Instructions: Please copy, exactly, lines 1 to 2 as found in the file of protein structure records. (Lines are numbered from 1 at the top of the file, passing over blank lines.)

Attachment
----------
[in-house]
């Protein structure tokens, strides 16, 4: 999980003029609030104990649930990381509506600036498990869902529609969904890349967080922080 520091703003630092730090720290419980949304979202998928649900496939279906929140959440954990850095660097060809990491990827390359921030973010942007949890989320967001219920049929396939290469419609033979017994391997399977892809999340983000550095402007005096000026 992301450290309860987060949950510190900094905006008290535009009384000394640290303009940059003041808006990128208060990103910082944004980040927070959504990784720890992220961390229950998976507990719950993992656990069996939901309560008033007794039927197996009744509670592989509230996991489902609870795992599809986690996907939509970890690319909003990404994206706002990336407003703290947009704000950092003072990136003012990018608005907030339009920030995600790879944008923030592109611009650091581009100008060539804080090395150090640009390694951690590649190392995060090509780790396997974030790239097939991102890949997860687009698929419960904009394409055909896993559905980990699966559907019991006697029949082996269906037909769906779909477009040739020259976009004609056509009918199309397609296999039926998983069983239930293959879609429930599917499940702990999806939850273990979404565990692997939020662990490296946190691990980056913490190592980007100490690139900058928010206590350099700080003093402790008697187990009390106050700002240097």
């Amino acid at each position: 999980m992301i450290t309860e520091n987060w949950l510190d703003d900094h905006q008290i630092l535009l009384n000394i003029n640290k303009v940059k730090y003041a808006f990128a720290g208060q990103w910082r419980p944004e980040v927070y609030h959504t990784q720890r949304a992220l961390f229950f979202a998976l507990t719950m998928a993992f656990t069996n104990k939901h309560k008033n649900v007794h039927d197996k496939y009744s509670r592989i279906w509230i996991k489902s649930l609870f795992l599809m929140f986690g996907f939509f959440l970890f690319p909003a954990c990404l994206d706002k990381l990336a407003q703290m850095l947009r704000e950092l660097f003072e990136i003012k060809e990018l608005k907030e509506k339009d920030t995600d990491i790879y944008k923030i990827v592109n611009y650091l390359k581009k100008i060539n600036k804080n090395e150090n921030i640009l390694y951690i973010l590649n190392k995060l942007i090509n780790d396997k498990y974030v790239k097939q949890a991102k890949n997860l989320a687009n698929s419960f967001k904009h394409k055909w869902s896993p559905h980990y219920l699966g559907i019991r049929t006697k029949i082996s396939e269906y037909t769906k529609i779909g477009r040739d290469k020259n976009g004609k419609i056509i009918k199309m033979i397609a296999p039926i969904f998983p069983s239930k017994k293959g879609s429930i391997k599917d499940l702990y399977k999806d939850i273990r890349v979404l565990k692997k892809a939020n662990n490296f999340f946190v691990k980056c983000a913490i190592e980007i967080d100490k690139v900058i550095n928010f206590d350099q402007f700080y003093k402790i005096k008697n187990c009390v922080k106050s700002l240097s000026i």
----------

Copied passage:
[in-house]
């Protein structure tokens, strides 16, 4: 999980003029609030104990649930990381509506600036498990869902529609969904890349967080922080 520091703003630092730090720290419980949304979202998928649900496939279906929140959440954990850095660097060809990491990827390359921030973010942007949890989320967001219920049929396939290469419609033979017994391997399977892809999340983000550095402007005096000026 992301450290309860987060949950510190900094905006008290535009009384000394640290303009940059003041808006990128208060990103910082944004980040927070959504990784720890992220961390229950998976507990719950993992656990069996939901309560008033007794039927197996009744509670592989509230996991489902609870795992599809986690996907939509970890690319909003990404994206706002990336407003703290947009704000950092003072990136003012990018608005907030339009920030995600790879944008923030592109611009650091581009100008060539804080090395150090640009390694951690590649190392995060090509780790396997974030790239097939991102890949997860687009698929419960904009394409055909896993559905980990699966559907019991006697029949082996269906037909769906779909477009040739020259976009004609056509009918199309397609296999039926998983069983239930293959879609429930599917499940702990999806939850273990979404565990692997939020662990490296946190691990980056913490190592980007100490690139900058928010206590350099700080003093402790008697187990009390106050700002240097």